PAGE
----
“The View” Loses More Advertisers

Truth rating: 10
The View Loses More Advertisers

By Shari Weiss

The View Loses More Advertisers


“The View” is losing more advertisers, despite new attempts at damage control over the Miss America nursing controversy.

As Gossip Cop has reported, Joy Behar and Michelle Collins sparked a big backlash earlier this week when they mocked Miss Colorado Kelley Johnson for coming on the pageant stage in her nurses’ uniform and wearing a stethoscope. The co-hosts belittled the contestant and the profession of nursing in general. In response, nurses throughout the country banded together with the #NursesUnite hashtag on social media to protest the comments.

Behar and Collins offered on-air apologizes, and tweeted ones too, but on Thursday, Johnson & Johnson and Eggland’s Best announced they were ending their advertising relationship with the ABC chatfest. On Friday’s episode, there was another attempt to stem the outrage when the co-hosts welcomed more than 50 nurses on stage to pay tribute to the profession (see photo above).

Unfortunately for the morning show, though, the mea culpas aren’t working. Party City and and McCormick have confirmed that they, too, will no longer advertise during “The View.” On Thursday, Spice company McCormick responded to concerned consumers on Facebook, writing, “Like you, we also value and admire nurses, so we have paused advertising on the daytime television show.” When a commercial ended up airing anyway on Friday, the company posted again to insist, “We are very disappointed to see that our ad ran today as we had no intention of it airing. We investigated and found there was an unintentional delay in communication to the network. We’ve been assured our ad is now paused indefinitely. We continue to value and admire the nursing community and are truly sorry this happened.”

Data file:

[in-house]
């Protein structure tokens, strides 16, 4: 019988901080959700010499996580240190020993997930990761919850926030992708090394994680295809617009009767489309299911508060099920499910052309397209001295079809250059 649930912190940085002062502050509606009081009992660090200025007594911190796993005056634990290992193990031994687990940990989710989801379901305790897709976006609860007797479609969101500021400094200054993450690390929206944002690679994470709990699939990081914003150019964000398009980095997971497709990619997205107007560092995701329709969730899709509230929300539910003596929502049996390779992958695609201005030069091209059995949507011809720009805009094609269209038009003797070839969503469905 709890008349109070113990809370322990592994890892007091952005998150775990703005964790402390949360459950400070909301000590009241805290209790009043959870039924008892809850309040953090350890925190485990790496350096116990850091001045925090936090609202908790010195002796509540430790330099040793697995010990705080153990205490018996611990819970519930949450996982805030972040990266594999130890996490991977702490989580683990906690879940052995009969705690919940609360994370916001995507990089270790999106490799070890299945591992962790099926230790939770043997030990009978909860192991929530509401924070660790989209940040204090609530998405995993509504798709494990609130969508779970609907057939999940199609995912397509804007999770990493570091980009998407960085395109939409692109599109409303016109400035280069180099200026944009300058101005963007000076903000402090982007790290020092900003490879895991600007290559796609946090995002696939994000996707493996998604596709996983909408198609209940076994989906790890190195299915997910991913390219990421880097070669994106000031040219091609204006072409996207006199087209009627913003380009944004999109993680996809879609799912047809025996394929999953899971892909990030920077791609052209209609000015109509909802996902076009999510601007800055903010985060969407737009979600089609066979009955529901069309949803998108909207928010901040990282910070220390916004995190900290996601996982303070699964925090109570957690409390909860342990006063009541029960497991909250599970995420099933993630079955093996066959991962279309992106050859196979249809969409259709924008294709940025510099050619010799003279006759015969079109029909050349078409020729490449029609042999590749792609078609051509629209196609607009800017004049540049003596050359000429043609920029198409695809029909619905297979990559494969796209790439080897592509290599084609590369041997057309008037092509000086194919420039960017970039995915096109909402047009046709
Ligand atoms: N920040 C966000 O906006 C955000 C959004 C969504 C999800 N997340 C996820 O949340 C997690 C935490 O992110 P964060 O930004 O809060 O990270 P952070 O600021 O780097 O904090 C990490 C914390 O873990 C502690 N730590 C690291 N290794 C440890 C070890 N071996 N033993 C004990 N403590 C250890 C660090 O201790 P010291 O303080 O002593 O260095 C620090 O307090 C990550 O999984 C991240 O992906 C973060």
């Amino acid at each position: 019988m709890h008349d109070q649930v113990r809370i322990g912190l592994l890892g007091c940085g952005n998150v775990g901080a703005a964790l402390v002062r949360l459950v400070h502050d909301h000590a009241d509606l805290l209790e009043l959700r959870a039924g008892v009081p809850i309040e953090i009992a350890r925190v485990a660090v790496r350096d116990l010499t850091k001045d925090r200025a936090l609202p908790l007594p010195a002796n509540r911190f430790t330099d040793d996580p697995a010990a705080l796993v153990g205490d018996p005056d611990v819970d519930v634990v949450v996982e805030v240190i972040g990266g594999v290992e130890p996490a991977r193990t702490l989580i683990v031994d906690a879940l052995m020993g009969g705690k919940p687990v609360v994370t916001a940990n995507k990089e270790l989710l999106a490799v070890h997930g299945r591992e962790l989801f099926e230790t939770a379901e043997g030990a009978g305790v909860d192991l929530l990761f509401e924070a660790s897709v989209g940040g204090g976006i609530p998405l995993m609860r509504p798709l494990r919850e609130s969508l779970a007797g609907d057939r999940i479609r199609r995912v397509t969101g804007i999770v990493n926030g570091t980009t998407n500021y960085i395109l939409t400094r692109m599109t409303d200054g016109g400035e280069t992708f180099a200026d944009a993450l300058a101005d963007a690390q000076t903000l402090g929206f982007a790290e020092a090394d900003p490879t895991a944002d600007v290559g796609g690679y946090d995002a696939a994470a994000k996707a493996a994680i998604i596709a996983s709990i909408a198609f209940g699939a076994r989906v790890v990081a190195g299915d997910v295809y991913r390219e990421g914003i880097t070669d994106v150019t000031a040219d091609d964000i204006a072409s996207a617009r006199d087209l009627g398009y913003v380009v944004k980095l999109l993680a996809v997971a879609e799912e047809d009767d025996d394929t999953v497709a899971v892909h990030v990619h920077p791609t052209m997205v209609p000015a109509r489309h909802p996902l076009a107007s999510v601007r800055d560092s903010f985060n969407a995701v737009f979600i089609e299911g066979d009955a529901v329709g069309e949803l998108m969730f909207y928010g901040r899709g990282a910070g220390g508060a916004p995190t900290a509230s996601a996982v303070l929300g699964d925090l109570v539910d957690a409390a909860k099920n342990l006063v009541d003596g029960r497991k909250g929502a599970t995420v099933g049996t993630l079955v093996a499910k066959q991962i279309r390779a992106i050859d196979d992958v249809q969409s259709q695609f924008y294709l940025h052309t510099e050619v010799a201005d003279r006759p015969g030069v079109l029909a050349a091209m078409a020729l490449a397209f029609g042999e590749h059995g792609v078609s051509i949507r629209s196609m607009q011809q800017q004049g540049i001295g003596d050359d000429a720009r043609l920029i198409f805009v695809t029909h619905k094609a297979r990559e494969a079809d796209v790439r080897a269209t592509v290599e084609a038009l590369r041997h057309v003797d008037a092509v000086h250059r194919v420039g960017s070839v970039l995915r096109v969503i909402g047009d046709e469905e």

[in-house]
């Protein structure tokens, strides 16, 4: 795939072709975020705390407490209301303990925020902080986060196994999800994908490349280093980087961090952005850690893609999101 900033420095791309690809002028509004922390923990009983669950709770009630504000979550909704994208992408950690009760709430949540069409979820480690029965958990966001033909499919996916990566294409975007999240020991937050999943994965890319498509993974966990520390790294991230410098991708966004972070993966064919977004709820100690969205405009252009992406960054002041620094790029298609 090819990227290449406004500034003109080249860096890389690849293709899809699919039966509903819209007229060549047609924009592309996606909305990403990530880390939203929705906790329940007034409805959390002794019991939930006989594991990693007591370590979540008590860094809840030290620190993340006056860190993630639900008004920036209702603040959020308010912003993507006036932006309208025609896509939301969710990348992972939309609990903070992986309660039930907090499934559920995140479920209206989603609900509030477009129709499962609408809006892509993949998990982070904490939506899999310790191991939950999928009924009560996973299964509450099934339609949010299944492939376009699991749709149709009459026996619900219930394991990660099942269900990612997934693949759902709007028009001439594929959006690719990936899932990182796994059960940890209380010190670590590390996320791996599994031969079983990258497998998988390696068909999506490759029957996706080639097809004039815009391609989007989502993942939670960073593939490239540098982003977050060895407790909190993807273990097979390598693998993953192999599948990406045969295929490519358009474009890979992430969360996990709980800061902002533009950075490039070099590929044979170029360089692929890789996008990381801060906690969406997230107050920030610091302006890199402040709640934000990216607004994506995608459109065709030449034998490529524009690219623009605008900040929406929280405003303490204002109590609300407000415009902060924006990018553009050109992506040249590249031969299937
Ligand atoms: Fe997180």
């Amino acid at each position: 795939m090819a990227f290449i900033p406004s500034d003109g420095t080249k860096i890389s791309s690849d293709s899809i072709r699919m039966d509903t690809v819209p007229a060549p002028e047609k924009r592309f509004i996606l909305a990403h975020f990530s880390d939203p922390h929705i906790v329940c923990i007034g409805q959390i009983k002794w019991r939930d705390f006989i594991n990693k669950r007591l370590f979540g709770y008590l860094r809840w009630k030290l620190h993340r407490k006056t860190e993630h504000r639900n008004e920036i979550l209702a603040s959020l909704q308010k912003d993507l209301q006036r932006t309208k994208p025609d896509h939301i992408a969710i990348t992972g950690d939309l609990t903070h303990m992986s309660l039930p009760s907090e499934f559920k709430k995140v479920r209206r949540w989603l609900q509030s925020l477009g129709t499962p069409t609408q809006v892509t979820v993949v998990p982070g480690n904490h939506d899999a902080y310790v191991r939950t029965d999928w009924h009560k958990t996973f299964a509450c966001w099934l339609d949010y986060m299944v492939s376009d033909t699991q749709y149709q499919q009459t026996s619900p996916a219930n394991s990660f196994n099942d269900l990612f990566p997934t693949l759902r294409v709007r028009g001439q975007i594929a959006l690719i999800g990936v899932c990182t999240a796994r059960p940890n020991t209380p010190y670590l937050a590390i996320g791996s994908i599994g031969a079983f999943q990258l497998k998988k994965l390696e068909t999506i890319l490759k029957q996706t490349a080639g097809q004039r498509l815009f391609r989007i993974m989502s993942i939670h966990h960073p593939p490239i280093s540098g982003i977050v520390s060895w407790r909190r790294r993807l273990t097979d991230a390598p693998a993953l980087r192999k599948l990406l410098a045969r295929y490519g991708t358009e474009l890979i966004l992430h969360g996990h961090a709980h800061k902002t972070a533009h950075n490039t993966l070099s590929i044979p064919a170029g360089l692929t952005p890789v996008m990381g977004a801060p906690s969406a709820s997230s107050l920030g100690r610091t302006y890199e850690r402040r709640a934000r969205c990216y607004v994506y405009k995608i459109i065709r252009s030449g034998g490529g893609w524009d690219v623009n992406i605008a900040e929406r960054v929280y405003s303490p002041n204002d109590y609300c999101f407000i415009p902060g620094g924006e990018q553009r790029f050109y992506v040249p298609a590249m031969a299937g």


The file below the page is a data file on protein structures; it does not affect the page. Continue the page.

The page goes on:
Party City similarly wrote on its own Facebook page, “In response to recent comments made on ‘The View,’ Party City has decided to pause its advertising accordingly.” Snuggle, meanwhile, posted a Facebook statement explaining that they chose a time slot for their advertising, but not the program with which the ads would run, and therefore any commercials “should not be interpreted as brand sponsorship or endorsement of any program or its content.”

The post continued, “As a supporter of nurses, we disagree with the comments made on daytime television and have paused our advertising for that program. Please join us in thanking and celebrating nurses for the critical role they play in our healthcare system.” Gossip Cop has reached out to “The View” for comment. TELL US: What do you think of the continued fallout?

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